What do the UK-based editor of a leading technology magazine and a self-taught coder from a low-income neighbourhood in Brussels, Belgium, have in common? They’re both teaching tech skills to people from marginalised communities in order to broaden their opportunities and help them make a better life for themselves.
It’s part of an approach known as social innovation – grassroots projects that propose new responses to solve particular societal problems in order to increase people’s wellbeing.
Like countless people around the world, Mike Butcher, editor of TechCrunch Europe (a technology website) was moved by the desperate plight of hundreds of thousands of refugees escaping warzones into Europe in 2015.
Butcher decided to put out a call to tech companies to help improve the situation of refugees. It started a viral Facebook campaign that resulted in the launch of Techfugees, a social enterprise that aims to empower displaced people with technology.
‘I joined Mike on the very first day of this online call,’ said Josephine Goube, CEO of Techfugees. ‘And it ended up basically in an event where 300 people – NGOs, refugees and technologists – came together to discuss what we can do. It was completely organic.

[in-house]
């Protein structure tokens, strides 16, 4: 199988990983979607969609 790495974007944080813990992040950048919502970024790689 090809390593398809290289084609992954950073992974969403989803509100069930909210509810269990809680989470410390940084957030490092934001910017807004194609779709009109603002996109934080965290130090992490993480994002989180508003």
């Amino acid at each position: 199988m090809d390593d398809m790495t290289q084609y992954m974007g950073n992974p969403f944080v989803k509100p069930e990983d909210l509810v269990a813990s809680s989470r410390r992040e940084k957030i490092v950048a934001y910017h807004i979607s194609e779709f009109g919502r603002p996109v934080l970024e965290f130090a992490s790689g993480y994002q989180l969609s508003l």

‘Refugees have smartphones whose technology is more powerful than the technology that put a man on the moon.’
Josephine Goube, CEO of Techfugees, UK
‘Tech has been disruptive in education, employment and health, so why not apply it to refugees? Refugees have smartphones whose technology is more powerful than the technology that put a man on the moon,’ she said. ‘We have the tools to get people education and health, we just don’t do it.’
Headquarted in London, UK, Techfugees is an international social enterprise that organises hackathons (intensive problem-solving sessions) that bring together the international tech community – including refugees and non-refugees – to work out how tech can be used to solve problems facing displaced people.
Techfugees offers design classes, teaches about privacy and security of data and creates innovation spaces. They also provide a place for NGOs working with refugees to explain the challenges they face, and use the problem-solving mentality of tech experts to come up with new prototypes of solutions.
As a team, they are a diverse group, an aspect where other tech-based enterprises frequently fall short. Goube said, ‘Half of my team are refugees. We recently had a summit and people came to congratulate us because there was not one panel that didn’t have a woman and didn’t have diversity in it. A lot of moderators at the panels were refugees. It was never intentional. It was natural.’